Tawny frogmouth chick found on the ground

Olivia called WIRES for assistance when she came across a very young Tawny frogmouth sitting on the grass at Southern Cross University in Lismore.

WIRES volunteer Julie responded to the call and was soon on site.

Julie could see the parent bird high up in the tree sitting on the nest; there were obviously other chicks in the nest.

Providing a substitute nest for the little Tawny frogmouth found on the ground would in this instance not be an option, the parent birds would not be able to look after two nests at the same time.

Julie too note of the approximate height of the nest in the tree….


Julie brought the little Tawny frogmouth home to check it for injuries and give it some much needed hydration fluid , it had been under severe stress for some time, first falling from the nest , then sitting alone on the ground.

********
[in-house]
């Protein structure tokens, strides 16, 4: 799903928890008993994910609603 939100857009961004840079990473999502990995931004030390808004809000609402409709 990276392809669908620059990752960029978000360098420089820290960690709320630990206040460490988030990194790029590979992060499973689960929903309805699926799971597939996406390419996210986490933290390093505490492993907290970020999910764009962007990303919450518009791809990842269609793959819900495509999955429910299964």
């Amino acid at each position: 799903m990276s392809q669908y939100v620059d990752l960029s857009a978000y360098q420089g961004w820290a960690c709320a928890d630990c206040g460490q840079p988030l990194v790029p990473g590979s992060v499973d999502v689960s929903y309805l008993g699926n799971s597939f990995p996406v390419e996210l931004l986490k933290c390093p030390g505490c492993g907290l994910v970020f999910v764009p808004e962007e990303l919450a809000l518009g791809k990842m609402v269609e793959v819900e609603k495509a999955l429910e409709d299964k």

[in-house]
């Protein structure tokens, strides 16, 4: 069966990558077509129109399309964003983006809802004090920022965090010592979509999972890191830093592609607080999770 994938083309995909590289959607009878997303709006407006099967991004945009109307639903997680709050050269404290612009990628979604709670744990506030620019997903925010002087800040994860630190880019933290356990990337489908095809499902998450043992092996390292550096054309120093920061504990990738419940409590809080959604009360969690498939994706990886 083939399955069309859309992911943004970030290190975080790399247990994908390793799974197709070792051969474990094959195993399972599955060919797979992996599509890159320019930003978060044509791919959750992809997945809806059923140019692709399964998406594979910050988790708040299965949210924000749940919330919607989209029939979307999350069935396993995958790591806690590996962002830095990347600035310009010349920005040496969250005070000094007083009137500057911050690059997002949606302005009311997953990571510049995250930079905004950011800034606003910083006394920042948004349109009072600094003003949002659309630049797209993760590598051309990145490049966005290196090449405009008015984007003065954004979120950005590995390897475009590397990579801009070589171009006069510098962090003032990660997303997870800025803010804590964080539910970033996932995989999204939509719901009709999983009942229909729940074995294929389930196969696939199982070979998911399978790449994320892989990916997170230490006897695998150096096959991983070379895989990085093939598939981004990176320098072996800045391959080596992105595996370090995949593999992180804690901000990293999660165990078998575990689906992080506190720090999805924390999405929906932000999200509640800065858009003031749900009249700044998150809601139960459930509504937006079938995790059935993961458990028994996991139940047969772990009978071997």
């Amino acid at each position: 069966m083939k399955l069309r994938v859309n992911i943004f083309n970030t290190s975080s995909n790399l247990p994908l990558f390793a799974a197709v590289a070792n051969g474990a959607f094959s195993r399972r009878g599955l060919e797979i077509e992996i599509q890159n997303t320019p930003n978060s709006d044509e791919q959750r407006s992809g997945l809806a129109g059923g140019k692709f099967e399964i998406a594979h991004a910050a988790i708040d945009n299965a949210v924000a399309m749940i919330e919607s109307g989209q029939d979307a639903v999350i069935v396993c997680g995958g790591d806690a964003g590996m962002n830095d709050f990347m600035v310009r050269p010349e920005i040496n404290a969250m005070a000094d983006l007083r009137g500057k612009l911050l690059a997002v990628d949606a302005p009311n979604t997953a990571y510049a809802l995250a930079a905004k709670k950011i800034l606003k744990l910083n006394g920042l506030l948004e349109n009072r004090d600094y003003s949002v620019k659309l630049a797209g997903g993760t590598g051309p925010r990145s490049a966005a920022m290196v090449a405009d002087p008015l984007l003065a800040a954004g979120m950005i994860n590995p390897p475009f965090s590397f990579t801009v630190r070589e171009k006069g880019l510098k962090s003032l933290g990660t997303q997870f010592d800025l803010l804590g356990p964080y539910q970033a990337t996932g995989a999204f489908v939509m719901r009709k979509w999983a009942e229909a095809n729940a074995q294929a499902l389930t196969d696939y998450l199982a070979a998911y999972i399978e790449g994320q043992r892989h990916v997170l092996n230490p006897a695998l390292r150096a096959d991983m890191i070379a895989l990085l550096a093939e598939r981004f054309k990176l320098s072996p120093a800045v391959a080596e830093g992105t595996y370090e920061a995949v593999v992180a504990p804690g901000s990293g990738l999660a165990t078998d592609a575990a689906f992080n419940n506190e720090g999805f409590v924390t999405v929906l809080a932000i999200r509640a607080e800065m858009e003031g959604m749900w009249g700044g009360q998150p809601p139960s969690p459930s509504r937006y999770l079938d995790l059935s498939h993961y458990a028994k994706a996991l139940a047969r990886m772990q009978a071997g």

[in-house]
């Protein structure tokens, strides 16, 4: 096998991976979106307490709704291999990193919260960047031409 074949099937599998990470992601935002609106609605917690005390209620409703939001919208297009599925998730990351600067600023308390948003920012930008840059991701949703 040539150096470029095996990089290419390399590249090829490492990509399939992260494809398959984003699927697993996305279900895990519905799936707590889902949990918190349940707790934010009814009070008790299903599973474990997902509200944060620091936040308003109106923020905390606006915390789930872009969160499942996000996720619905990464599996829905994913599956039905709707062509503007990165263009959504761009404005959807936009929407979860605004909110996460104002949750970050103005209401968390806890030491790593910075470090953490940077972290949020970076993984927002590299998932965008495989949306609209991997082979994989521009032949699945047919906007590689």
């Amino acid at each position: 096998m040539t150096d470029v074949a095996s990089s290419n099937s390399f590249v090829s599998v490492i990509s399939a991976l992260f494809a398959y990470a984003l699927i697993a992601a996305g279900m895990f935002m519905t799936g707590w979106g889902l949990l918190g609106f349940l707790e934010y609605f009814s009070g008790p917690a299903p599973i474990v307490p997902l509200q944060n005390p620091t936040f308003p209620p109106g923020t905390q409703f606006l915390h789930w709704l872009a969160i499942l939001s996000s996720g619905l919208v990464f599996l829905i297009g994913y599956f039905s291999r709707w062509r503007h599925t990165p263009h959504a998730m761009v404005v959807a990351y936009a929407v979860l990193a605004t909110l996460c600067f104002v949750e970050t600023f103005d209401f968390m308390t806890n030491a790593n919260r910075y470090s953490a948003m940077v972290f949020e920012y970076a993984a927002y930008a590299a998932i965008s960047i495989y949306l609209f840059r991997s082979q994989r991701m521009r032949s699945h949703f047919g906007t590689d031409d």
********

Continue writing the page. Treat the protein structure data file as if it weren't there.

It had been late afternoon when the call come into WIRES and by the time Julie had finished examining and hydrating the little one it was dark, too late to do anything other than keep the little bird overnight. It was fed and settled down for the night in Julies care.

The following morning Julie went back on site, with her she had a very long extension pole and the little Tawny frogmouth. The extension pole is fitted out with a special platform made just for situations such as this.

The little Tawny frogmouth was carefully placed on the platform and Julie slowly and expertly raised the pole towards the nest, and the parent bird. Slowly the pole went higher and higher, the parent bird watching….. As soon as the pole reached the nest the little tawny hopped of onto the branch, and within seconds snuggled into mum (or dads) feathers.

Julie slowly lowered the pole, satisfied that the family was safely back together.





To make absolutely sure, Julie went back the following morning to check, she could clearly see the little one sitting next to the parent bird, all was well in the Tawny frogmouth family.


Thank you Olivia for calling WIRES.


Pictures by Julie Marsh